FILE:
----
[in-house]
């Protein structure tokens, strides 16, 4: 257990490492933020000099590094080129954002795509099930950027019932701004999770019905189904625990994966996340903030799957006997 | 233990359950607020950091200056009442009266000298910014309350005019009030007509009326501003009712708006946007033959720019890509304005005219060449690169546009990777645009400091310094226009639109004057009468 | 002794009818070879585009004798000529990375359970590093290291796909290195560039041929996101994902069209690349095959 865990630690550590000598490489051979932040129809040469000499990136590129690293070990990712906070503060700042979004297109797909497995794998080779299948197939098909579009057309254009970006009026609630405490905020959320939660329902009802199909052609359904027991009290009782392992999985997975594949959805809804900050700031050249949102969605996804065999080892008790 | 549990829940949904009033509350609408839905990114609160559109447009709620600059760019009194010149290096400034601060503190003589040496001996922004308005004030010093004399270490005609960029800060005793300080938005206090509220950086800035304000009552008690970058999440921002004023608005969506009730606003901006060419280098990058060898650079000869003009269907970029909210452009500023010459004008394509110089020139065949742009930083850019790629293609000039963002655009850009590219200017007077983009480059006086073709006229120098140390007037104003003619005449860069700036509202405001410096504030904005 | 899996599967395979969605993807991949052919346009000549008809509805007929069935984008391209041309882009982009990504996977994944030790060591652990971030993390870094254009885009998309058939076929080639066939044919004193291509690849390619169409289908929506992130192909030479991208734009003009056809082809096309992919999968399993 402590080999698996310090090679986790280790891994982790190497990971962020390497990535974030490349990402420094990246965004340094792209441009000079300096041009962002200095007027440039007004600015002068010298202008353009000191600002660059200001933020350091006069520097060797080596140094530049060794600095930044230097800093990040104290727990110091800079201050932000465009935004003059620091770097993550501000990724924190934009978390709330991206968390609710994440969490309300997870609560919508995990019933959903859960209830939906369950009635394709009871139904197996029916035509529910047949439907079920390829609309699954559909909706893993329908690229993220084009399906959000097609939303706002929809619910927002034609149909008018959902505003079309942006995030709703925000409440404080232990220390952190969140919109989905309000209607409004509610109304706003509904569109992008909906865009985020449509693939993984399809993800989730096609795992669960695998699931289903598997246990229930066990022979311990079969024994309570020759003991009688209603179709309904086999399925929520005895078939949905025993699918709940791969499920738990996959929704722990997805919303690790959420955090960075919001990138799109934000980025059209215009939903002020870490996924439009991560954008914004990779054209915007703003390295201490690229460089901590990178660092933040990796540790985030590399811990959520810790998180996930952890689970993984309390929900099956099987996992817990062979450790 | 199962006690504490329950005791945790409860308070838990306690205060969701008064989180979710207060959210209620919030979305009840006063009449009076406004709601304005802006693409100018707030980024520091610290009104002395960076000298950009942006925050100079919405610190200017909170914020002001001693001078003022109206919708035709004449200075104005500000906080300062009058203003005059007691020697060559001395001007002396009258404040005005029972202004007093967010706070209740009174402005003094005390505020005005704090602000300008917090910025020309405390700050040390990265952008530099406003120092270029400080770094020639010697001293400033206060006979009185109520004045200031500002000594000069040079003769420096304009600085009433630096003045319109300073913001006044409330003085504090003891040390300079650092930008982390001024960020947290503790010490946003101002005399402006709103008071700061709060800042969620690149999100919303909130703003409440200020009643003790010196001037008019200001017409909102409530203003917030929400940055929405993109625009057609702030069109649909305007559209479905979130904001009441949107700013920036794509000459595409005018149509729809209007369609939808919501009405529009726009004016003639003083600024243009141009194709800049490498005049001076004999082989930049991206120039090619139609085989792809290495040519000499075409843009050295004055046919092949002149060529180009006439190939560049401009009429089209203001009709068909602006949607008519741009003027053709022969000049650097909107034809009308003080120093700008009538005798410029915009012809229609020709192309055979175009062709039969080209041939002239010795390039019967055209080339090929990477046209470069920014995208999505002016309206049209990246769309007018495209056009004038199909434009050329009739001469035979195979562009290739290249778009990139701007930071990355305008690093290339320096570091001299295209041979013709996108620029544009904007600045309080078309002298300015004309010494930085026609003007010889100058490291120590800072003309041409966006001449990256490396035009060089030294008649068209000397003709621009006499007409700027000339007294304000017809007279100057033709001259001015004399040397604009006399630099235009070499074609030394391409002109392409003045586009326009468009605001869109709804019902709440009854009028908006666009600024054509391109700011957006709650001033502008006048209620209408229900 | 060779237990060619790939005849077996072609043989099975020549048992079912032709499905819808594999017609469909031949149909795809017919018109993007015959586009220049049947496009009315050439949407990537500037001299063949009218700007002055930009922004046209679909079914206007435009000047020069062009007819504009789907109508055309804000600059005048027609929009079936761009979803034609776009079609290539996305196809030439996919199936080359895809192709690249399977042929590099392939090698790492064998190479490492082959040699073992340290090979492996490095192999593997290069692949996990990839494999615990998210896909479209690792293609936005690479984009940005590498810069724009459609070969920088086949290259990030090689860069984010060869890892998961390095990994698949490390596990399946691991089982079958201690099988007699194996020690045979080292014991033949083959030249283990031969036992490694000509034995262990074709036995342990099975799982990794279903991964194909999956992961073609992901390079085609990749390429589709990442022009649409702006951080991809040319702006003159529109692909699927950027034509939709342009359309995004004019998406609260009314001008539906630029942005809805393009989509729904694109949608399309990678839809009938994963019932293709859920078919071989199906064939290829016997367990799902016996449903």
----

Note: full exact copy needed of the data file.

[in-house]
């Protein structure tokens, strides 16, 4: 257990490492933020000099590094080129954002795509099930950027019932701004999770019905189904625990994966996340903030799957006997 | 233990359950607020950091200056009442009266000298910014309350005019009030007509009326501003009712708006946007033959720019890509304005005219060449690169546009990777645009400091310094226009639109004057009468 | 002794009818070879585009004798000529990375359970590093290291796909290195560039041929996101994902069209690349095959 865990630690550590000598490489051979932040129809040469000499990136590129690293070990990712906070503060700042979004297109797909497995794998080779299948197939098909579009057309254009970006009026609630405490905020959320939660329902009802199909052609359904027991009290009782392992999985997975594949959805809804900050700031050249949102969605996804065999080892008790 | 549990829940949904009033509350609408839905990114609160559109447009709620600059760019009194010149290096400034601060503190003589040496001996922004308005004030010093004399270490005609960029800060005793300080938005206090509220950086800035304000009552008690970058999440921002004023608005969506009730606003901006060419280098990058060898650079000869003009269907970029909210452009500023010459004008394509110089020139065949742009930083850019790629293609000039963002655009850009590219200017007077983009480059006086073709006229120098140390007037104003003619005449860069700036509202405001410096504030904005 | 899996599967395979969605993807991949052919346009000549008809509805007929069935984008391209041309882009982009990504996977994944030790060591652990971030993390870094254009885009998309058939076929080639066939044919004193291509690849390619169409289908929506992130192909030479991208734009003009056809082809096309992919999968399993 402590080999698996310090090679986790280790891994982790190497990971962020390497990535974030490349990402420094990246965004340094792209441009000079300096041009962002200095007027440039007004600015002068010298202008353009000191600002660059200001933020350091006069520097060797080596140094530049060794600095930044230097800093990040104290727990110091800079201050932000465009935004003059620091770097993550501000990724924190934009978390709330991206968390609710994440969490309300997870609560919508995990019933959903859960209830939906369950009635394709009871139904197996029916035509529910047949439907079920390829609309699954559909909706893993329908690229993220084009399906959000097609939303706002929809619910927002034609149909008018959902505003079309942006995030709703925000409440404080232990220390952190969140919109989905309000209607409004509610109304706003509904569109992008909906865009985020449509693939993984399809993800989730096609795992669960695998699931289903598997246990229930066990022979311990079969024994309570020759003991009688209603179709309904086999399925929520005895078939949905025993699918709940791969499920738990996959929704722990997805919303690790959420955090960075919001990138799109934000980025059209215009939903002020870490996924439009991560954008914004990779054209915007703003390295201490690229460089901590990178660092933040990796540790985030590399811990959520810790998180996930952890689970993984309390929900099956099987996992817990062979450790 | 199962006690504490329950005791945790409860308070838990306690205060969701008064989180979710207060959210209620919030979305009840006063009449009076406004709601304005802006693409100018707030980024520091610290009104002395960076000298950009942006925050100079919405610190200017909170914020002001001693001078003022109206919708035709004449200075104005500000906080300062009058203003005059007691020697060559001395001007002396009258404040005005029972202004007093967010706070209740009174402005003094005390505020005005704090602000300008917090910025020309405390700050040390990265952008530099406003120092270029400080770094020639010697001293400033206060006979009185109520004045200031500002000594000069040079003769420096304009600085009433630096003045319109300073913001006044409330003085504090003891040390300079650092930008982390001024960020947290503790010490946003101002005399402006709103008071700061709060800042969620690149999100919303909130703003409440200020009643003790010196001037008019200001017409909102409530203003917030929400940055929405993109625009057609702030069109649909305007559209479905979130904001009441949107700013920036794509000459595409005018149509729809209007369609939808919501009405529009726009004016003639003083600024243009141009194709800049490498005049001076004999082989930049991206120039090619139609085989792809290495040519000499075409843009050295004055046919092949002149060529180009006439190939560049401009009429089209203001009709068909602006949607008519741009003027053709022969000049650097909107034809009308003080120093700008009538005798410029915009012809229609020709192309055979175009062709039969080209041939002239010795390039019967055209080339090929990477046209470069920014995208999505002016309206049209990246769309007018495209056009004038199909434009050329009739001469035979195979562009290739290249778009990139701007930071990355305008690093290339320096570091001299295209041979013709996108620029544009904007600045309080078309002298300015004309010494930085026609003007010889100058490291120590800072003309041409966006001449990256490396035009060089030294008649068209000397003709621009006499007409700027000339007294304000017809007279100057033709001259001015004399040397604009006399630099235009070499074609030394391409002109392409003045586009326009468009605001869109709804019902709440009854009028908006666009600024054509391109700011957006709650001033502008006048209620209408229900 | 060779237990060619790939005849077996072609043989099975020549048992079912032709499905819808594999017609469909031949149909795809017919018109993007015959586009220049049947496009009315050439949407990537500037001299063949009218700007002055930009922004046209679909079914206007435009000047020069062009007819504009789907109508055309804000600059005048027609929009079936761009979803034609776009079609290539996305196809030439996919199936080359895809192709690249399977042929590099392939090698790492064998190479490492082959040699073992340290090979492996490095192999593997290069692949996990990839494999615990998210896909479209690792293609936005690479984009940005590498810069724009459609070969920088086949290259990030090689860069984010060869890892998961390095990994698949490390596990399946691991089982079958201690099988007699194996020690045979080292014991033949083959030249283990031969036992490694000509034995262990074709036995342990099975799982990794279903991964194909999956992961073609992901390079085609990749390429589709990442022009649409702006951080991809040319702006003159529109692909699927950027034509939709342009359309995004004019998406609260009314001008539906630029942005809805393009989509729904694109949608399309990678839809009938994963019932293709859920078919071989199906064939290829016997367990799902016996449903």